Project Details


Sulfur mustard (SM) and nitrogen mustard are high priority chemical threats that cause debilitating damage tothe respiratory system resulting in both acute and chronic effects. As this is the major cause of morbidity andmortality in exposed victims, it is essential to identify effective strategies to mitigate pulmonary toxicity causedby these vesicants. Our studies are focused on macrophages and inflammatory mediators as key to bothacute lung injury and fibrosis induced by vesicants.We discovered that following mustard exposure, distinct subset of macrophages with proinflammatory/cytotoxic activity (M1) and profibrotic (M2) activity sequentially appear in the lung. Our objective is to elucidatethe contribution of these macrophage subsets to mustard-induced lung injury and fibrosis, with the overall goalof identifying new targets for therapeutic intervention. This mechanistic research is essential as macrophagesare known to release numerous cytotoxic and profibrotic mediators; thus, targeting only one product ormacrophage subset is unlikely to be effective in completely mitigating vesicant-induced lung injury. Wehypothesize that M1 macrophages contribute to injury by generating cytotoxic oxidants and TNFα, which causelung damage and promote lipid oxidation; oxidized lipids and TNFα upregulate macrophage scavengerreceptors stimulating lipid uptake and the development of M2 macrophage foam cells, which play a key role infibrogenesis. To test this hypothesis plans are to (1) elucidate the origin of M1 and M2 inflammatorymacrophages responding to vesicant-induced lung injury and mechanisms mediating their accumulation in thelung; (2) Evaluate the role of oxidized lipids and M1 and M2 macrophages in foam cell formation and vesicant-induced fibrosis, and (3) Assess the contribution of TNFα to vesicant-induced acute lung injury and lungfibrosis. An innovative combination of strategies will be used for our studies including lineage tracking, thegeneration of chimeric mice, adoptive transfer and monocyte/ macrophage depletion. We will also work closelywith the Center's Pharmaceutics and Medicinal Chemistry Support Core to refine a microparticle lung drugdelivery system designed to specifically target profibotic M2 macrophages and with the Pharmacology andDrug Development Support Core to move one of our lead countermeasures for vesicant-induced lung injuryinto advanced drug development. Successful completion of our proposed studies will result in a more preciseunderstanding of the specific roles of macrophages in vesicant-induced toxicity, their origin, and mechanismsmediating their accumulation in the lung. This will have significant implications for the development of moreefficacious strategies for mitigating mustard-induced lung injury and fibrosis.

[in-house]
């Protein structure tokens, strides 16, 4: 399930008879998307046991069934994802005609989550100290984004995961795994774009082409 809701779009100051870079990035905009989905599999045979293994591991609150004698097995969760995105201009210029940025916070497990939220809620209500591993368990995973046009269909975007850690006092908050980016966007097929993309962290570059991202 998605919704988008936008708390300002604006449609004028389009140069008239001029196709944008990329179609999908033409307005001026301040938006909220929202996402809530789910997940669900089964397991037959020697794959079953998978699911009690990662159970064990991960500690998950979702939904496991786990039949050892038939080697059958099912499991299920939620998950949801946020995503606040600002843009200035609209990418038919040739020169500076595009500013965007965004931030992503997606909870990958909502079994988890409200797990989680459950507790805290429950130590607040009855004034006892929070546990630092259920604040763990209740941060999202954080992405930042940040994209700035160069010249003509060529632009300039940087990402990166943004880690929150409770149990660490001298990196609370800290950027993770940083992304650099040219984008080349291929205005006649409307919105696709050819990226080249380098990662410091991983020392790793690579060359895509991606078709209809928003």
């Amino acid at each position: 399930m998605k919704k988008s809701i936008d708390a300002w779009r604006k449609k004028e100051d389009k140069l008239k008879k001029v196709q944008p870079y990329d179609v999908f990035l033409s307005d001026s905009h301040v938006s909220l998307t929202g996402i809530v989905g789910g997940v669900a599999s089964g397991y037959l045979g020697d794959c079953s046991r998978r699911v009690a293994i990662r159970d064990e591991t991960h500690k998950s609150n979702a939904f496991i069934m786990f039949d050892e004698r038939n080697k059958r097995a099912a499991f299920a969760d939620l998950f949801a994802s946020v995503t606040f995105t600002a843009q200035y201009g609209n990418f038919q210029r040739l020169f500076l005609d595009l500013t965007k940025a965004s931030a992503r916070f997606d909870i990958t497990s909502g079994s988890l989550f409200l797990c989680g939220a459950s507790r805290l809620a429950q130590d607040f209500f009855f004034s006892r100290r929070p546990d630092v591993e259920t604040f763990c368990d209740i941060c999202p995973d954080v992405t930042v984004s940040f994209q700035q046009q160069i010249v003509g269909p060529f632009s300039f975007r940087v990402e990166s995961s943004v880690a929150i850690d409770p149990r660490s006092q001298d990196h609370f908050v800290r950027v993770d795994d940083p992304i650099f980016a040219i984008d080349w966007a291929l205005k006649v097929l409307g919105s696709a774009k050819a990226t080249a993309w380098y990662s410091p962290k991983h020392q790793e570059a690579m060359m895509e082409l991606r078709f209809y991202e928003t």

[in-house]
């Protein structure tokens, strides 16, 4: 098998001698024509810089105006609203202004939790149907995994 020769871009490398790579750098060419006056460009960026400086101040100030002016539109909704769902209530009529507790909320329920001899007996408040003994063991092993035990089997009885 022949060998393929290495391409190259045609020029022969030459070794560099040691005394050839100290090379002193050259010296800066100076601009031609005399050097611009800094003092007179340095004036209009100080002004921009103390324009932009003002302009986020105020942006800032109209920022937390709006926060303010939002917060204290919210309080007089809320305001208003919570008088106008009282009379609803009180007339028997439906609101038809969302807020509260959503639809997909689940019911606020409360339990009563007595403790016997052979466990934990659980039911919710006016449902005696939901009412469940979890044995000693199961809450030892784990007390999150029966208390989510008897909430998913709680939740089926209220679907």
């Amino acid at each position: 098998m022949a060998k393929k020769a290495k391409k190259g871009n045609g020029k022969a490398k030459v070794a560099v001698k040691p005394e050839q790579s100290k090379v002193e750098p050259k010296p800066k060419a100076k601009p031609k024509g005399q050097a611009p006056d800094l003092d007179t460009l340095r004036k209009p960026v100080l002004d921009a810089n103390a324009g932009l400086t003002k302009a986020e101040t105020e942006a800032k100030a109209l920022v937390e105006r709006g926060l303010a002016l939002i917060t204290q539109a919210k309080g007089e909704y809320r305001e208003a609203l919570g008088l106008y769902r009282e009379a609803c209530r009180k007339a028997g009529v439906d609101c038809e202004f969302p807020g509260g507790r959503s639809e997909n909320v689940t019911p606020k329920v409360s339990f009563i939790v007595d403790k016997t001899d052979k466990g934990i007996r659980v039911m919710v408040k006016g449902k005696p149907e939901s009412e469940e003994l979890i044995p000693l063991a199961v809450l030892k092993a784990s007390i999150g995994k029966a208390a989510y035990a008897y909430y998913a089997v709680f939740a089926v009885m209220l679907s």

Effective start/end date4/6/159/22/16


  • National Institutes of Health (NIH)

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